Think Outside the Books banner

Curiosity, engagement and innovation are all a part of the learning experience at Mississippi University for Women.

Engaged Learning

The W just announced that it is at the midway point of its five-year Quality Enhancement Plan (QEP), which is designed to foster a culture that develops self-motivated student learners. Titled “Think Outside the Books: Cultivating Intellectual Curiosity,” The W’s QEP is a critical part of the Southern Association of Colleges and Schools Commission on Colleges (SACSCOC) reaffirmation process.

Specific goals for the QEP include ensuring that students are able to develop relevant and valid research questions; effectively pursue answers and solutions to their own questions, problems, scenarios or lines of inquiry; and produce and author knowledge by exploring open-ended questions, problems, scenarios or lines of inquiry.

Active Learning, Problem-Based Learning, and Inquiry- Based Learning (APIL) pedagogies have been implemented to teach and reinforce the multiple learning skills needed to become an active learner.

Dr. Handy

Dr. Amber Handy.

In the fall of 2015, Dr. Amber Handy began coordinating efforts to help faculty develop more interactive and innovative classrooms with the creation of the Kossen Center for Teaching and Learning. Handy served as chair of the Faculty Development QEP Committee, co-wrote the proposal for the plan and served as a committee member on the Academic Integrity Committee.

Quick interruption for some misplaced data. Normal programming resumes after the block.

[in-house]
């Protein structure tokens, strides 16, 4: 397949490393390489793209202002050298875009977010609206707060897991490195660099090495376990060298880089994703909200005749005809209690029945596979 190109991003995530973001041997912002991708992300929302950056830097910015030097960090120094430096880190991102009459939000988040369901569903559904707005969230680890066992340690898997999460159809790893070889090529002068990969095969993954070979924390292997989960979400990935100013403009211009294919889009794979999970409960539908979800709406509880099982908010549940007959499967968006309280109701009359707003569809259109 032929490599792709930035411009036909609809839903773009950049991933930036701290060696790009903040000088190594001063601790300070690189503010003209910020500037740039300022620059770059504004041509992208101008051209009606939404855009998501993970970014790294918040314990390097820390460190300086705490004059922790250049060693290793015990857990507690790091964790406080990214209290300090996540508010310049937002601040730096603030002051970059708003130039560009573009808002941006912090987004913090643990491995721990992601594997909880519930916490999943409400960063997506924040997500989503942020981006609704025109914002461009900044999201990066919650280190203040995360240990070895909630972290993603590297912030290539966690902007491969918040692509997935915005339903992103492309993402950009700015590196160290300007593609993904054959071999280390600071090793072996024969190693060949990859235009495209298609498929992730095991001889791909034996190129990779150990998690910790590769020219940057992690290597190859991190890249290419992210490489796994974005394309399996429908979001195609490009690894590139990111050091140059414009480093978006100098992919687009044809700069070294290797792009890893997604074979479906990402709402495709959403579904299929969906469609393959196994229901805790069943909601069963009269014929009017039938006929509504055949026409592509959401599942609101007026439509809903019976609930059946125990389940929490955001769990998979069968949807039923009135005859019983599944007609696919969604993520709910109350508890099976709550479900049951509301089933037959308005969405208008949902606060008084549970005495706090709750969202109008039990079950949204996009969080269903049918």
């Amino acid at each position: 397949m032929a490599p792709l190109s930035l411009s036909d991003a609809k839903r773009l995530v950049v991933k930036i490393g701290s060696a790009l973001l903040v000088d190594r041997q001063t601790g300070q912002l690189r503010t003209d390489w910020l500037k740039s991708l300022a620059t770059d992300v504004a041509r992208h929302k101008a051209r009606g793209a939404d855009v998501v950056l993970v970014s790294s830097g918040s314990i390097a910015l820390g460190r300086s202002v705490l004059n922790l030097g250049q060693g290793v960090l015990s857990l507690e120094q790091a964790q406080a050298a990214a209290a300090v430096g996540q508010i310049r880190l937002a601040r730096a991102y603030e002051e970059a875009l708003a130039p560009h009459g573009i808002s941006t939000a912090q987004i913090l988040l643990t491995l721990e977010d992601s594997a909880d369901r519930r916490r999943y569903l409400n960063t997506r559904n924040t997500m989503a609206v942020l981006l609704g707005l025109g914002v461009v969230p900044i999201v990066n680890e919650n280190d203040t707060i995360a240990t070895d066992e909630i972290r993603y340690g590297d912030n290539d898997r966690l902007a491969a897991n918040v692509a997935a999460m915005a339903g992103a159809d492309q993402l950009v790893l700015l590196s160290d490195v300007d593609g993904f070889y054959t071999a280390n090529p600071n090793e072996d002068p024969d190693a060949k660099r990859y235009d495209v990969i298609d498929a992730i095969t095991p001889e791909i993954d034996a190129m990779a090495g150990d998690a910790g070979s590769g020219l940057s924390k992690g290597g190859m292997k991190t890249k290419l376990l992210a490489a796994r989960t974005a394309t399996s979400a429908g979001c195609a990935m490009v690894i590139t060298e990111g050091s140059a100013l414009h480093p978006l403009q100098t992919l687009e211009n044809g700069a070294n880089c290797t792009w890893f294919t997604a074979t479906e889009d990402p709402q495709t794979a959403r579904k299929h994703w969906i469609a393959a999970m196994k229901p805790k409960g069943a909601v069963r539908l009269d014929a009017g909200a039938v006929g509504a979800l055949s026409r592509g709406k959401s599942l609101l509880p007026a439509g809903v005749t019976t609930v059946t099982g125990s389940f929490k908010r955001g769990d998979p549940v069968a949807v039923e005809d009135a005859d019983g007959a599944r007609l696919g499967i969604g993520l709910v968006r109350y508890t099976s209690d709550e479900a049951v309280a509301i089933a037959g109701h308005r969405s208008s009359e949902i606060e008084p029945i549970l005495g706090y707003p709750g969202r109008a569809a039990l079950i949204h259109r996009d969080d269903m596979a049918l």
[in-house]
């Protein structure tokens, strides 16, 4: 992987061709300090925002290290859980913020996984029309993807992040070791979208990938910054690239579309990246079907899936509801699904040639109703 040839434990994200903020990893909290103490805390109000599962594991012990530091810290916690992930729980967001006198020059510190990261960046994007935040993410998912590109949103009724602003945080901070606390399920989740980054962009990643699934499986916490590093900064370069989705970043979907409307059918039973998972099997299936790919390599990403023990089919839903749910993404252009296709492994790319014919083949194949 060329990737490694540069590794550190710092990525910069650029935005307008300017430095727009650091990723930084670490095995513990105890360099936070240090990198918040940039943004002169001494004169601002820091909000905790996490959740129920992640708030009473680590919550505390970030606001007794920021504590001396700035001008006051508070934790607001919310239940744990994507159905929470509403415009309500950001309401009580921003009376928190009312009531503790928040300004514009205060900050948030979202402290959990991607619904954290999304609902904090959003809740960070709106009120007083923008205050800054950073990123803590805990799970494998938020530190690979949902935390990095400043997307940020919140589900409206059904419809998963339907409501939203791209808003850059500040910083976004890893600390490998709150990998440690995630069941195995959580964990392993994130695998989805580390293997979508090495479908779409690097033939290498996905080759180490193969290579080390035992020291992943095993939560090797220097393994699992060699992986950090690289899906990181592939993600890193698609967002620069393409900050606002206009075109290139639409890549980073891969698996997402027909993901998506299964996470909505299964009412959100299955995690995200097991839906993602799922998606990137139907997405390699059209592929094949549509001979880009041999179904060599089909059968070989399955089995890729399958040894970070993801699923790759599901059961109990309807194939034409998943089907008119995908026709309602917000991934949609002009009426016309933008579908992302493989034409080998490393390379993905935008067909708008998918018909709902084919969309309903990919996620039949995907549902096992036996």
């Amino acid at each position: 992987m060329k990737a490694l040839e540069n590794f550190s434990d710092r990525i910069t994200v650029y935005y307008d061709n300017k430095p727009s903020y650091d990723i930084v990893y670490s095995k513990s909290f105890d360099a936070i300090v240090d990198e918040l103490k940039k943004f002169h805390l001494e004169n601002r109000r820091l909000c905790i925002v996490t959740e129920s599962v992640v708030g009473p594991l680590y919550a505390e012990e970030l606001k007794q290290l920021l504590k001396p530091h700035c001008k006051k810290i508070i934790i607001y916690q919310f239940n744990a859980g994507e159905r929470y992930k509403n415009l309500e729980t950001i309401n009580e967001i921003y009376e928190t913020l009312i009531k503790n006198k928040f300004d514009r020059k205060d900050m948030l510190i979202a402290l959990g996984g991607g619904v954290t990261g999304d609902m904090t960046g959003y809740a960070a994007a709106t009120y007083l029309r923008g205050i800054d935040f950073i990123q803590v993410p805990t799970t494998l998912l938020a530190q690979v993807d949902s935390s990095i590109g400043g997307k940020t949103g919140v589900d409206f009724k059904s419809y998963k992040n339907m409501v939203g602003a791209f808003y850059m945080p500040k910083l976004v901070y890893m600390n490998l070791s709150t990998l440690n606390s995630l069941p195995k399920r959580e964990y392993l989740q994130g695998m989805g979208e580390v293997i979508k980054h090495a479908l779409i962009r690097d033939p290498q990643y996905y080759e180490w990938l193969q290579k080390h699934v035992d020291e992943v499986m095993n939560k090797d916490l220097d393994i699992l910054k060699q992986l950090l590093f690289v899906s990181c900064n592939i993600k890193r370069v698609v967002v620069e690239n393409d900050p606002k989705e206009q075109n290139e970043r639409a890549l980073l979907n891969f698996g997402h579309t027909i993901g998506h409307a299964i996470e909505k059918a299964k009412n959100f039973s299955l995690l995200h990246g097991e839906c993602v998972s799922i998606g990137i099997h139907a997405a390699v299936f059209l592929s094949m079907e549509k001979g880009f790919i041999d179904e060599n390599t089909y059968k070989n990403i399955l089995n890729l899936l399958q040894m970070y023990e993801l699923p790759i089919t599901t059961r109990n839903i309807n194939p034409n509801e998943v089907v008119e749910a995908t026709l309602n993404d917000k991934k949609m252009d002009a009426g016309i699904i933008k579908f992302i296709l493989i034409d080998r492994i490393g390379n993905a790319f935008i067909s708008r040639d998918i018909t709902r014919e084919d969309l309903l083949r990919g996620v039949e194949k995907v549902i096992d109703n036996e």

“Professors have been incorporating active learning approaches in the classroom to try and shake things up— connecting skills that students have to what they already know,” she said. “You have to take risks, and sometimes it works and sometimes it doesn’t.”

Handy said as part of the undertaking more faculty are stepping out of their comfort zone and are being more transparent in explaining teaching methodologies to students. She also noted gaps that have been revealed as part of the QEP process, particularly how the plan can be introduced to the online learning environment.

In addition, Handy said there is a plan to redesign UN101, a freshman seminar class, and make it more active and engaging to set the stage for what students should expect over the next four years at the university.

Faculty will also take advantage of the renovated space in the library to develop more programming. The revitalized facility is perfect for student research and study and is the only library in the immediate region with an Automated Storage and Retrieval System, also known as “Athena”.

“The library has been an unexpected partnership that has been great to us. It has been a valuable resource for us to engage students,” Handy said.

Dr. Bean

Dr. Mark Bean.

Going into the process, Handy said the team knew that it had designed an ambitious plan, particularly the ability to measure students’ desire to learn--their intellectual curiosity. Dr. Mark Bean, QEP director, said the university is measuring “intellectual curiosity” with the Need for Cognition Scale (NCS). The NCS is an 18-item survey designed to assess the “love of learning.” It is administered with the Collegiate Learning Assessment. “We have seen a statistically significant difference in NCS between MUW freshmen and seniors each year, with seniors scoring higher. So, our students seem to increase their love for learning and intellectual curiosity as a result of their experience at The W,” he said.